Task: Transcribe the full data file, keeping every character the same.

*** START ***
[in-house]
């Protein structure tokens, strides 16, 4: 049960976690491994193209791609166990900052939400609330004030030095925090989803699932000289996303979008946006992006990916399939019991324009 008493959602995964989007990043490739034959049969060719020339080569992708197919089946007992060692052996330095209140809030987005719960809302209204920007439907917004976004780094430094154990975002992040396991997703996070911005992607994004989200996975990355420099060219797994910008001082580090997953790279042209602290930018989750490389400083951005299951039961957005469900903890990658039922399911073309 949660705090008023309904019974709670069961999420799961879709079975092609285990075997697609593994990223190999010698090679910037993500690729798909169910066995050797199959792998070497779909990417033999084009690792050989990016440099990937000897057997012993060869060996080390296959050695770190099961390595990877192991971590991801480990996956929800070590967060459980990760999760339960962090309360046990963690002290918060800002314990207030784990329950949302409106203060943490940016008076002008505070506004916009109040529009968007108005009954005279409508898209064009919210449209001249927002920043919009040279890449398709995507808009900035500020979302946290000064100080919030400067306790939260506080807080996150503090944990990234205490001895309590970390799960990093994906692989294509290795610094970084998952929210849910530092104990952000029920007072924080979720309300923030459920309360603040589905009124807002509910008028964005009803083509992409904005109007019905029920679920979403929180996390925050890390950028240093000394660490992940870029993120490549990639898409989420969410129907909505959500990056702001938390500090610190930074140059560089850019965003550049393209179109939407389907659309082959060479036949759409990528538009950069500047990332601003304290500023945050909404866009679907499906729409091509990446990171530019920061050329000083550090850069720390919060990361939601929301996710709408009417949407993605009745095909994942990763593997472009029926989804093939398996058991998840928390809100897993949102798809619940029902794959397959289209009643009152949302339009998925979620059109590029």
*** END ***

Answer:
[in-house]
């Protein structure tokens, strides 16, 4: 049960976690491994193209791609166990900052939400609330004030030095925090989803699932000289996303979008946006992006990916399939019991324009 008493959602995964989007990043490739034959049969060719020339080569992708197919089946007992060692052996330095209140809030987005719960809302209204920007439907917004976004780094430094154990975002992040396991997703996070911005992607994004989200996975990355420099060219797994910008001082580090997953790279042209602290930018989750490389400083951005299951039961957005469900903890990658039922399911073309 949660705090008023309904019974709670069961999420799961879709079975092609285990075997697609593994990223190999010698090679910037993500690729798909169910066995050797199959792998070497779909990417033999084009690792050989990016440099990937000897057997012993060869060996080390296959050695770190099961390595990877192991971590991801480990996956929800070590967060459980990760999760339960962090309360046990963690002290918060800002314990207030784990329950949302409106203060943490940016008076002008505070506004916009109040529009968007108005009954005279409508898209064009919210449209001249927002920043919009040279890449398709995507808009900035500020979302946290000064100080919030400067306790939260506080807080996150503090944990990234205490001895309590970390799960990093994906692989294509290795610094970084998952929210849910530092104990952000029920007072924080979720309300923030459920309360603040589905009124807002509910008028964005009803083509992409904005109007019905029920679920979403929180996390925050890390950028240093000394660490992940870029993120490549990639898409989420969410129907909505959500990056702001938390500090610190930074140059560089850019965003550049393209179109939407389907659309082959060479036949759409990528538009950069500047990332601003304290500023945050909404866009679907499906729409091509990446990171530019920061050329000083550090850069720390919060990361939601929301996710709408009417949407993605009745095909994942990763593997472009029926989804093939398996058991998840928390809100897993949102798809619940029902794959397959289209009643009152949302339009998925979620059109590029």